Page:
This month, Columbia University Press releases Knowledge, Power, and Academic Freedom by Joan Wallach Scott (Institute for Advanced Studies). The book mounts a defense of academic freedom in the contemporary American university. The author apparently sees the dangers for academic freedom arising largely from “right wing groups threatening dissenters” and from anti-intellectuals like Donald Trump. That seems quite wrong to me. Right-wingers outside universities occasionally call for scholars to be disciplined, that’s true. But the overwhelming threat to academic freedom today comes from the left. Given the makeup of most faculties, a scholar is much more likely to get in trouble for defending Trump than opposing him. The real threat to someone’s career, in other words, is not that he’ll be the subject of a 5-minute segment on Hannity, but that he’ll find himself protested by students and hung out to dry by faculty colleagues and administrators. Those are the sort of threats that chill academic discourse. But it’s nice to see a defense of academic freedom, all the same. Here’s the description from the publisher’s website:
Academic freedom rests on a shared belief that the production of knowledge advances the common good. In an era of education budget cuts, wealthy donors intervening in university decisions, and right-wing groups threatening dissenters, scholars cannot expect that those in power will value their work. Can academic freedom survive in this environment—and must we rearticulate what academic freedom is in order to defend it?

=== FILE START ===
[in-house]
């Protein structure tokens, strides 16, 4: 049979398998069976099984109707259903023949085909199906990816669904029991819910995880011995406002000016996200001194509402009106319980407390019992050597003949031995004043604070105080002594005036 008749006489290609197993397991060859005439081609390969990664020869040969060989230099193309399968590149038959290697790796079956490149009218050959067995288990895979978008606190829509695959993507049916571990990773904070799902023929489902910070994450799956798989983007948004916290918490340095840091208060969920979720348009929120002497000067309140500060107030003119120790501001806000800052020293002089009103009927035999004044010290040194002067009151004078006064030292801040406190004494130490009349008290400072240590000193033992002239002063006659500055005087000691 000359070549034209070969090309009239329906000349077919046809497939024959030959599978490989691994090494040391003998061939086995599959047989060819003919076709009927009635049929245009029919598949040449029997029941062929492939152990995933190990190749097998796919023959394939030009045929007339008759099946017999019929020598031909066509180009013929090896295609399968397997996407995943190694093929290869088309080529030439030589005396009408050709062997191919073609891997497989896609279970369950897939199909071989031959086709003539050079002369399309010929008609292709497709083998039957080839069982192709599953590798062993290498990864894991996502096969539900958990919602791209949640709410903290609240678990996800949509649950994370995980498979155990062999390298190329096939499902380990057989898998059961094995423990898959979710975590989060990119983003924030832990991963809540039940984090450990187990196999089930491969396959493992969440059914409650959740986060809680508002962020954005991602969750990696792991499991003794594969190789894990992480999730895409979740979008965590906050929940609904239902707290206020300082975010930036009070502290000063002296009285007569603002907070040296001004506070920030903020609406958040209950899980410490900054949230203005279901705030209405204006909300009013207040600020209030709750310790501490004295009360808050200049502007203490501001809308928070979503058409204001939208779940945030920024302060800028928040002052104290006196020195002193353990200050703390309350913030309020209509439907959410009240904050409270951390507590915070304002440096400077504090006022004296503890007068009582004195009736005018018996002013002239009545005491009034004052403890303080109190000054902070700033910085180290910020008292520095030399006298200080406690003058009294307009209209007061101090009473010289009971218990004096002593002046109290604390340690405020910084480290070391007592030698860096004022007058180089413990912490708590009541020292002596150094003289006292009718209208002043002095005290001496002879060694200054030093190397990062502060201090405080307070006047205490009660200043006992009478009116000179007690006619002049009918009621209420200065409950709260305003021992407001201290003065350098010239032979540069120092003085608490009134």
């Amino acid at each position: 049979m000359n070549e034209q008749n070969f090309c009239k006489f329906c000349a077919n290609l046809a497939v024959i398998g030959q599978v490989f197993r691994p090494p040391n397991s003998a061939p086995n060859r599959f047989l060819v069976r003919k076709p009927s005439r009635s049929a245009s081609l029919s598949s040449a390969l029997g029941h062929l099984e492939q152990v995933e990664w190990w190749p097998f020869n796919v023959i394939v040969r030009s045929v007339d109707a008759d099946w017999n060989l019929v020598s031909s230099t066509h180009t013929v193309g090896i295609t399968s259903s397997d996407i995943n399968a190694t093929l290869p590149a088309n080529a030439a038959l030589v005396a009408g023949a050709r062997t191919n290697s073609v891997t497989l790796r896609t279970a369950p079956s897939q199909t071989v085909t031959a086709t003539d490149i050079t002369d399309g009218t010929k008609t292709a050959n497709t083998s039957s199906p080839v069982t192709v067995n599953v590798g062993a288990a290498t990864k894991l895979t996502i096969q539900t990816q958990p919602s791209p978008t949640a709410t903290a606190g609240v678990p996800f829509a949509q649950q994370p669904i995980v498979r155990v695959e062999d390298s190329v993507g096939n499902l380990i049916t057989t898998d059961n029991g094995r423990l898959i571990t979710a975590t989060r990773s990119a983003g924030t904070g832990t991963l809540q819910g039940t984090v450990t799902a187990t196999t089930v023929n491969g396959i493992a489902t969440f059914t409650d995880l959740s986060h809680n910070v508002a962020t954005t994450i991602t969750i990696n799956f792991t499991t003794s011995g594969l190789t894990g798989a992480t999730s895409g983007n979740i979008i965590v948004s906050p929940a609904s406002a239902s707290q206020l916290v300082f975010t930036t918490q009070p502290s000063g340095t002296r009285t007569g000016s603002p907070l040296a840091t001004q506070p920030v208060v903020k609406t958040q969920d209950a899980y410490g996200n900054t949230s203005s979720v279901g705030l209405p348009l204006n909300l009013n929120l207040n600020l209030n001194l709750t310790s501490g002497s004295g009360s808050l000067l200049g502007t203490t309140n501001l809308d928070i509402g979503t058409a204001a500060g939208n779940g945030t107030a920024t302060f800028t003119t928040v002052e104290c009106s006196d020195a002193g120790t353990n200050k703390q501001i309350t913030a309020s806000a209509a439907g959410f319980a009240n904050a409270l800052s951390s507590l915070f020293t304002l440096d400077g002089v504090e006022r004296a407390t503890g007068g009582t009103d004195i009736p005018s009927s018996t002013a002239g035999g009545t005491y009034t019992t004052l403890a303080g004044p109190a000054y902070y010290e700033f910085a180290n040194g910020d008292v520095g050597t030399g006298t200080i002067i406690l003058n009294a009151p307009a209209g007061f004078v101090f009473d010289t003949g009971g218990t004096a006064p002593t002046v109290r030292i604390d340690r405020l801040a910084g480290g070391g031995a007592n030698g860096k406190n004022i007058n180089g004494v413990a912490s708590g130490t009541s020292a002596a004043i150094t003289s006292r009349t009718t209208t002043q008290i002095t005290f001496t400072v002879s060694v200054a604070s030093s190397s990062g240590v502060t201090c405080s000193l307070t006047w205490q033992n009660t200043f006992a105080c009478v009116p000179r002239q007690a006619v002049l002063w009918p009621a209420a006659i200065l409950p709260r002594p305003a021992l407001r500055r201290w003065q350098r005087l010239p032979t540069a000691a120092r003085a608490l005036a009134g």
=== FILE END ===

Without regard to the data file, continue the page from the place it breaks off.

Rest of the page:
This book presents a series of essays by the renowned historian Joan Wallach Scott that explore the history and theory of free inquiry and its value today. Scott considers the contradictions in the concept of academic freedom. She examines the relationship between state power and higher education; the differences between the First Amendment right of free speech and the guarantee of academic freedom; and, in response to recent campus controversies, the politics of civility. The book concludes with an interview conducted by Bill Moyers in which Scott discusses the personal experiences that have informed her views. Academic freedom is an aspiration, Scott holds: its implementation always falls short of its promise, but it is essential as an ideal of ethical practice. Knowledge, Power, and Academic Freedom is both a nuanced reflection on the tensions within a cherished concept and a strong defense of the importance of critical scholarship to safeguard democracy against the anti-intellectualism of figures from Joseph McCarthy to Donald Trump.